Sruthi Sekar, data scientist at Gojek, has spoken about the ML-driven fraud prevention systems at Analytics India Magazine’s Women In AI Conference: The Rising 2022. She has been working with the GoPay Data Science team for four years and specialises in the fraud and risk domain.
Data science models play an important role in inculcating a sense of security in e-wallet transactions. In her session, Sruthi talked about the lessons learned from building an ML model to predict fraudulent logins to hijack wallets. She has also touched upon handling insufficient labels, data drift and selecting a sustainable model for monitoring metrics.
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From creating an account to the final transaction, every stage in the user’s e-wallet journey is susceptible to fraud. To solve this challenge, ML models need to proactively monitor different stages of a customer journey.
Supervised vs unsupervised learning
Simple rule-based systems don’t work as there are way too many factors involved in the transaction process. You need a diverse and complex system to tackle different types of problems in real-time. On the other side, fraudsters are upping their game and it has become increasingly difficult to tell a genuine account from a fake one. In her experience, Sruthi said, supervised models have better predictive power than unsupervised models in fraud detection. While supervised models rely heavily on data labelling, which is time consuming and costly, unsupervised models’ performance is hampered by data imbalance and the overlapping nature of data– making it difficult for the model to differentiate between genuine and fraud cases. She said active learning and semi-supervised learning are the best approaches for fraud detection.
According to Sruthi, data scientists should put a lot of emphasis on feature generation. For proper feature generation, it is important that the data scientist understands the modus operandi of the fraudster. She also suggested use of graph based features, location based features, sequence information and use insights given by human validators. In model selection, she said tree-based models work the best.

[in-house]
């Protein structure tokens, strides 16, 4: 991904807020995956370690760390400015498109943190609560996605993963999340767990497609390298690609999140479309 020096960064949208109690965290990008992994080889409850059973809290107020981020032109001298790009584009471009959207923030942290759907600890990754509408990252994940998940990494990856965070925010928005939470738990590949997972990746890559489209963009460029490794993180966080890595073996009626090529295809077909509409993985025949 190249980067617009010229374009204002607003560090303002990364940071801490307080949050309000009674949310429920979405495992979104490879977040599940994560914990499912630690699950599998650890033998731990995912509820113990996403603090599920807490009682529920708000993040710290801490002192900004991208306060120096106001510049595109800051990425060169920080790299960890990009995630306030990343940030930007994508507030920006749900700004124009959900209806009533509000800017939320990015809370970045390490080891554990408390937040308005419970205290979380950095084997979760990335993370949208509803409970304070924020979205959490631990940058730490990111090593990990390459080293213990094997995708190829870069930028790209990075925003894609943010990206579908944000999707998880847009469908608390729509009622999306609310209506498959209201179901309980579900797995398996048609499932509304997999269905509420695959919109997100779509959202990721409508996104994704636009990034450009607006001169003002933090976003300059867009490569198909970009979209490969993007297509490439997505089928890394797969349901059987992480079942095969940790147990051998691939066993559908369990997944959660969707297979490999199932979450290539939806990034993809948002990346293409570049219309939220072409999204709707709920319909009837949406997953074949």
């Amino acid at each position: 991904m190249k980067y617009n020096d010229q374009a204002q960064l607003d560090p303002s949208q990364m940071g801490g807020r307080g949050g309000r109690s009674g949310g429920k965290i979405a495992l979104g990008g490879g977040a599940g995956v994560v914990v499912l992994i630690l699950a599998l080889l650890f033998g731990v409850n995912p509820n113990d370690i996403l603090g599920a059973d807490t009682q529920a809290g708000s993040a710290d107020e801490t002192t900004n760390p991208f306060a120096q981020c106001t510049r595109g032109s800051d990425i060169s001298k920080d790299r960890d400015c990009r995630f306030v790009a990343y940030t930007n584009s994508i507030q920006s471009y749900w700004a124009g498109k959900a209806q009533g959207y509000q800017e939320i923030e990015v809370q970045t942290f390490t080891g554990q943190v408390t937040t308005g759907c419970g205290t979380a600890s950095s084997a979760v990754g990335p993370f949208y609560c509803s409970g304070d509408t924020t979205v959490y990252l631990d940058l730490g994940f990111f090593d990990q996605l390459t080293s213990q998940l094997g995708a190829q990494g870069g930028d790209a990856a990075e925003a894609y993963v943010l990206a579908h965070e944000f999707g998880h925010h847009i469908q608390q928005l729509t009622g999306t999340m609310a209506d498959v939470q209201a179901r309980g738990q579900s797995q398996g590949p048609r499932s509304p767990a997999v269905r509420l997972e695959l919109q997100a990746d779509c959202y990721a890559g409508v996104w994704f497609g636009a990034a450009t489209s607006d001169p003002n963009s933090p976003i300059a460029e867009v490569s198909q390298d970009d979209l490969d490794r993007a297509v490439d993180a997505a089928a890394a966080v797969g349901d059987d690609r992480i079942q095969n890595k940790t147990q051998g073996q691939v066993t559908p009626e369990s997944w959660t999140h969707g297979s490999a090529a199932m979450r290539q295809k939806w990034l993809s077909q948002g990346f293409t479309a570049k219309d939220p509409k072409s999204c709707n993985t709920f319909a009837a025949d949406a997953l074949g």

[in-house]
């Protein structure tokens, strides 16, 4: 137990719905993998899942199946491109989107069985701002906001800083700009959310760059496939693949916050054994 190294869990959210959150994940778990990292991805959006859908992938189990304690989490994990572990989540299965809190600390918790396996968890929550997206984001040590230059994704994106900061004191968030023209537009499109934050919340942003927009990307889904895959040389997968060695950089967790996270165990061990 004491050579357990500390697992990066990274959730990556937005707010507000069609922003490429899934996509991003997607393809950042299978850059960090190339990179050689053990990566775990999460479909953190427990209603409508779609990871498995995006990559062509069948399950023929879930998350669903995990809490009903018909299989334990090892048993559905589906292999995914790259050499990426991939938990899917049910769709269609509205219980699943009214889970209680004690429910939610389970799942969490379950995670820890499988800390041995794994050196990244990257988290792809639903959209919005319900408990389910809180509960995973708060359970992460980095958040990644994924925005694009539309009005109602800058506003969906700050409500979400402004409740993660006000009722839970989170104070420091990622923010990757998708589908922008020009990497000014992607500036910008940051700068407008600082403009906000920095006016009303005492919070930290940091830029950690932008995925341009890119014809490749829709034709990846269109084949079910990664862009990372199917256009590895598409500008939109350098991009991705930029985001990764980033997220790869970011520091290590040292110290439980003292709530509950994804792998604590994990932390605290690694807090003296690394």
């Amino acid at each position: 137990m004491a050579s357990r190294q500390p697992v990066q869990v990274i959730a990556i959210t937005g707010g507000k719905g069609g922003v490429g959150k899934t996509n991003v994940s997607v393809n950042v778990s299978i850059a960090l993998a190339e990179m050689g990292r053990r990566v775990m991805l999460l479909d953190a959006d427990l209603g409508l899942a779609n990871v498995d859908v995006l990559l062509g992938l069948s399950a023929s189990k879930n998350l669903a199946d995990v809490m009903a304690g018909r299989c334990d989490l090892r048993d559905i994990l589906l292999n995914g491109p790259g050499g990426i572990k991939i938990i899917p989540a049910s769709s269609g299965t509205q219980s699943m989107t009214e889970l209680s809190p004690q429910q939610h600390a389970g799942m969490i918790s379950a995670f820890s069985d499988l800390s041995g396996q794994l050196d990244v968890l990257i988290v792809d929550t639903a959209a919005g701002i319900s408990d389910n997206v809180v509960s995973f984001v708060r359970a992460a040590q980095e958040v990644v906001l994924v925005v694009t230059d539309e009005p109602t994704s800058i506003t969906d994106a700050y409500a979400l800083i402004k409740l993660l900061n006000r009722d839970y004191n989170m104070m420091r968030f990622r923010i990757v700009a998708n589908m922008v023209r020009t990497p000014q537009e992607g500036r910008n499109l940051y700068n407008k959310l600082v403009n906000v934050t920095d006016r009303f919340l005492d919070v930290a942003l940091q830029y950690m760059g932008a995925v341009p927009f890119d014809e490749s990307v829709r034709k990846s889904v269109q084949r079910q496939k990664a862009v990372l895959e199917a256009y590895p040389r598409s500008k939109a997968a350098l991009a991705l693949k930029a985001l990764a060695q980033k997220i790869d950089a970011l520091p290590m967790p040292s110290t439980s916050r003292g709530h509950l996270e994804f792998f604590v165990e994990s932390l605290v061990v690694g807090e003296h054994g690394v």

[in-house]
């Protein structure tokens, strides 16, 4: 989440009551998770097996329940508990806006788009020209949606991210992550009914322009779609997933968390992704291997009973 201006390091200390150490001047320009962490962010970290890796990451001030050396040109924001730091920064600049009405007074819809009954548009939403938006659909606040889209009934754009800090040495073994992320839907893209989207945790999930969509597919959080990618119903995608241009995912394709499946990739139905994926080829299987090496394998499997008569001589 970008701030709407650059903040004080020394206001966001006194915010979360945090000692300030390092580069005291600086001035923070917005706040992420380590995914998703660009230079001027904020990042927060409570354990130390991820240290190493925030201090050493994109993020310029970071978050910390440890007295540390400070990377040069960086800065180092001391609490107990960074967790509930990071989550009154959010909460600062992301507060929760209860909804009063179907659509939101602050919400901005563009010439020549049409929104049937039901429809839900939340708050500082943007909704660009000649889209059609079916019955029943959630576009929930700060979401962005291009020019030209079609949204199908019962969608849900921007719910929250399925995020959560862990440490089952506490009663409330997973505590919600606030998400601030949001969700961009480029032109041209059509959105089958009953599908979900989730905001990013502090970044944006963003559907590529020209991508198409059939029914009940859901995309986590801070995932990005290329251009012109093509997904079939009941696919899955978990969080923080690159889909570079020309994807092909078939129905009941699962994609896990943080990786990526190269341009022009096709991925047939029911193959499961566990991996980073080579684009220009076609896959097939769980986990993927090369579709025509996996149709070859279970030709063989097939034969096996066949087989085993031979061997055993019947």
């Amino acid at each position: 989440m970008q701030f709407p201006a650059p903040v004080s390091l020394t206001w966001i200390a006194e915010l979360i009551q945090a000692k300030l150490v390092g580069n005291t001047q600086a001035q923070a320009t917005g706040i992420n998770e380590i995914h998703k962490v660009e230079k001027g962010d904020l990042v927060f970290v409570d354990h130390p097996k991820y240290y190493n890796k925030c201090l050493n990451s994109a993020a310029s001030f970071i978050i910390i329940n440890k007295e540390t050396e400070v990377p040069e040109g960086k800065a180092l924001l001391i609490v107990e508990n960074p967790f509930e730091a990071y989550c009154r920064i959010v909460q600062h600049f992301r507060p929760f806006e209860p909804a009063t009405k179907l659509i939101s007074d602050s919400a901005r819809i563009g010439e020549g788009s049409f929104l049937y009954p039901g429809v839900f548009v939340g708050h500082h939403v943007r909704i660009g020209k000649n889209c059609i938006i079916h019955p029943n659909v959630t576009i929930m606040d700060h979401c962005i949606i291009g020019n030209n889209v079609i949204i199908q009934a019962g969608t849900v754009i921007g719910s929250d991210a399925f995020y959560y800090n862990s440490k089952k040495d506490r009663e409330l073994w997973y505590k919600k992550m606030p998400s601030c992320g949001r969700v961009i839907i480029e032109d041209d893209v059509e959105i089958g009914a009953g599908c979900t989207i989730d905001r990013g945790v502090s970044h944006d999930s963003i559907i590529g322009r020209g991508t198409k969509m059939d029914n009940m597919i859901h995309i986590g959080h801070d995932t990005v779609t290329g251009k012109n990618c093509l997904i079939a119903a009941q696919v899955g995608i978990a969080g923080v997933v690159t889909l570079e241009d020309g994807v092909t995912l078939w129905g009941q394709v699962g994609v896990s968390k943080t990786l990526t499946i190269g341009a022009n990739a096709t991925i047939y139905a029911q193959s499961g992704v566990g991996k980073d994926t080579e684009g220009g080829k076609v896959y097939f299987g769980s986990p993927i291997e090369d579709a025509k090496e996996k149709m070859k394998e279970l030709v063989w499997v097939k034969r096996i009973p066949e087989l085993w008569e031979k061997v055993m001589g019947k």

Model decay happens when the dependency and relationship of the input data features and class variable varies gradually. There are two types of model decay:
Concept drift– The relationship between the independent and the target variables shift.
Covariate Shift–Changes in the independent variable distribution.
She suggested periodical re-training, incremental learning and feature dropping to counteract model decay.
Sruthi said looking to build a robust error-free fraud detection solution is nothing short of finding a needle in a haystack. However, continuous testing, experimenting, running diagnostics and creating data validation setups can result in high performing ML models.
Sruthi took questions from the audience after her session. “I’m a data scientist and I have worked on a model for a period of time. Later, when I leave the project and someone replaces me to work on the same model, does GO-JEK have a record of the variations introduced to the model during my time that the new data scientist can work with?”
To this, Sruthi responded: “Documentation is the way to go! The immediate point is that one must ensure that each modification of the model is documented. Usually part of the problems developed in the model doesn’t go away in an allotted period of time. Tackling some problems might need constant and continuous modifications. To prevent confusion, one must document the types of tests done by you and features tried during your tenure. Documentation is the only way with which one can properly transit the role to the next data scientist.”